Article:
The Science of BBQ - Marbling
Many different factors go into making a meal delicious. Things like how a piece of meat is seasoned and cooked are very important. However, one of the most important things is the quality of meat and the marbling found within. In this article we will discuss what marbling is, where to find it, and why you want to have marbling in your meat, particularly beef.
What is Marbling?
What is marbling? Marbling puts the bling in your beef. It is streaks of unsaturated (healthy) fats within the lean muscle fibers of a cut of meat. The pattern created by this marbling resembles marble – like on your countertop. It is one of the main criteria of judging the quality of a cut of meat – so higher quality cuts will have more marbling and as a result, cost more. One exception to this rule would be beef tenderloin, which has very little in the way of marbling but is one of the most tender bites out there. It is, however, also a little on the unflavorful side, which is why you season well, wrap it in mushrooms druxels and prosciutto, or find other ways to add the big flavor.
How Does Marbling Provide Flavor?
Marbling is the source of the big flavors in a nice cut of beef. When you are selecting a marbled steak, look for fine streaks of white instead of thick chunks of fat. As discussed in our article The Science of Barbecue – Smoking Meat, when cooked correctly, the fat in meat will melt and will keep the meat moist, adding flavor, and leading to the feeling of tenderness when chewing. The melt in your mouth feeling comes from that marbling melting into the rest of the meat. The meal still needs to be prepared properly to ensure that the fat isn’t rendered out completely, which is why we suggest never cooking a steak past medium.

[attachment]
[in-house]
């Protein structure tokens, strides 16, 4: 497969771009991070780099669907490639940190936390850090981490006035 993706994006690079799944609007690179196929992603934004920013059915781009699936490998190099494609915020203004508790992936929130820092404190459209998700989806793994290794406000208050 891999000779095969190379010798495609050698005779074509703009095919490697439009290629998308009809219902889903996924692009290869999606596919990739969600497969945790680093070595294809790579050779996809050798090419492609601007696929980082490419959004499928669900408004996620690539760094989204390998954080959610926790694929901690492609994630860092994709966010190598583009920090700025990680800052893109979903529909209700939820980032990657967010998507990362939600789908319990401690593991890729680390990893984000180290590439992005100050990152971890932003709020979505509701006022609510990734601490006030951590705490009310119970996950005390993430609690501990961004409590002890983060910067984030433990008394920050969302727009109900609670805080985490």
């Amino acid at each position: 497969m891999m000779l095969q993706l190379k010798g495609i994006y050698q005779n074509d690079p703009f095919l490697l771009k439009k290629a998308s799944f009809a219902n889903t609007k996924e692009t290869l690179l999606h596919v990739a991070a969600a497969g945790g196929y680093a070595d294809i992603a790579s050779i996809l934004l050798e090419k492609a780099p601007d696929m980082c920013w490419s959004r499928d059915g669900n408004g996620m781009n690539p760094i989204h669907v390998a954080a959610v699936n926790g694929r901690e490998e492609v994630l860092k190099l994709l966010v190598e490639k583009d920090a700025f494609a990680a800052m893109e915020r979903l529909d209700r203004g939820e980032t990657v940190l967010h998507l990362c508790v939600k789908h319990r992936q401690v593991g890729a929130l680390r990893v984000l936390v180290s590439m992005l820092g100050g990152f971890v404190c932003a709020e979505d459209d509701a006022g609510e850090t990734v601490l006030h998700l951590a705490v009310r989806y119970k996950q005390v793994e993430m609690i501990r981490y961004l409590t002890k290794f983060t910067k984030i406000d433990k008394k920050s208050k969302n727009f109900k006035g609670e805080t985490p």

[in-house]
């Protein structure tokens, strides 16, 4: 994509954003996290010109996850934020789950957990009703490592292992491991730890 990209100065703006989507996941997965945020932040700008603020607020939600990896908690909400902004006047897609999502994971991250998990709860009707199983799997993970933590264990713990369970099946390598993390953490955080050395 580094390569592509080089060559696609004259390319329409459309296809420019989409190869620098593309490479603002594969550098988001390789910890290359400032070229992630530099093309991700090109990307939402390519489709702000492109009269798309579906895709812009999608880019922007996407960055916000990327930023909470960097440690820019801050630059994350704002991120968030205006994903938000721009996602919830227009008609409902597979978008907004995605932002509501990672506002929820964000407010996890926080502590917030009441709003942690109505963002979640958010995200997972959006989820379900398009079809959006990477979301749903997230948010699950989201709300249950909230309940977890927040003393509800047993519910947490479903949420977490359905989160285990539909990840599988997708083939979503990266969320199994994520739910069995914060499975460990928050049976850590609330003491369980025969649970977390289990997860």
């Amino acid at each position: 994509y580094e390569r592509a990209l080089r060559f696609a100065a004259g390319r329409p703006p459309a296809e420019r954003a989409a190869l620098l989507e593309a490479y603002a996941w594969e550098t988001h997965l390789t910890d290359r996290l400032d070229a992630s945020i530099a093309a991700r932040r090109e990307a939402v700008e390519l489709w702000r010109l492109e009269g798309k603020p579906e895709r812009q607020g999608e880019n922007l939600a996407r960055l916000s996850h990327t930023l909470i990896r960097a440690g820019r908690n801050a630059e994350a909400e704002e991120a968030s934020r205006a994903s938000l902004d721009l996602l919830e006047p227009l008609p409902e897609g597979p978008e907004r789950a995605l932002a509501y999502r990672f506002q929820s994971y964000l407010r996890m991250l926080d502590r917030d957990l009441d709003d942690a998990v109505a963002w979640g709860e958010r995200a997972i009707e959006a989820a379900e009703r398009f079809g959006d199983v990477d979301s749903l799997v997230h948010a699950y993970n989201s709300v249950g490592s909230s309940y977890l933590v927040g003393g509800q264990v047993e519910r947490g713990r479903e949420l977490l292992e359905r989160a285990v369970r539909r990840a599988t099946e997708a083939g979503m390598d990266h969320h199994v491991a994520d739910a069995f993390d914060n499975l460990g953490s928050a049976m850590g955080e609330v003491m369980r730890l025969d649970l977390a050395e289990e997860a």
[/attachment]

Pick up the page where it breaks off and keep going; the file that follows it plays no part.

Wagyu is touted as the ideal when it comes to marbling. Visibly it is basically the epitome of a marbled cut of meat. It takes a special care to cultivate this breed and when cooked, the taste is considered second to none. Like most prime cuts, however, you will pay for this kind of quality meat.
Where Do You Find Marbling?
Excellent marbling is found on cuts that are from the loin areas of a cow; the muscles that get the least amount of exercise. You want to look for prime cuts of Prime rib, rib eyes – bone-in (cowboy) and boneless (Delmonico), are great examples of cuts that would feature excellent marbling, flavor, and tenderness. The animal’s diet and breed are integral to good marbling as well. Grain fed beef will have better marbling than exclusively grass fed. It also takes time to develop marbling in an animal, so it will be more prevalent in beef that has been given time to mature rather than pork or lamb, which are not.
When buying meat, especially beef, retail cuts – off the shelf – can be low or devoid of marbling, and while the meat will be leaner, it won’t cook up to a tasty and tender meal. So, inspect the beef you are purchasing for good marbling. If you are unsure, seek a butcher or to go to a meat counter at the supermarket, as they will be happy to help you find what you are looking for.
Beef is graded into the category of Prime - top, Choice – second best, and Select – least expensive, by inspecting the cut side of meat carved from between the 12th and 13th rib. The inspector is looking for marbling among other things and will grade the meat accordingly. However, there is no formula for grading and the final result is subjective so it can differ from inspector to inspector.
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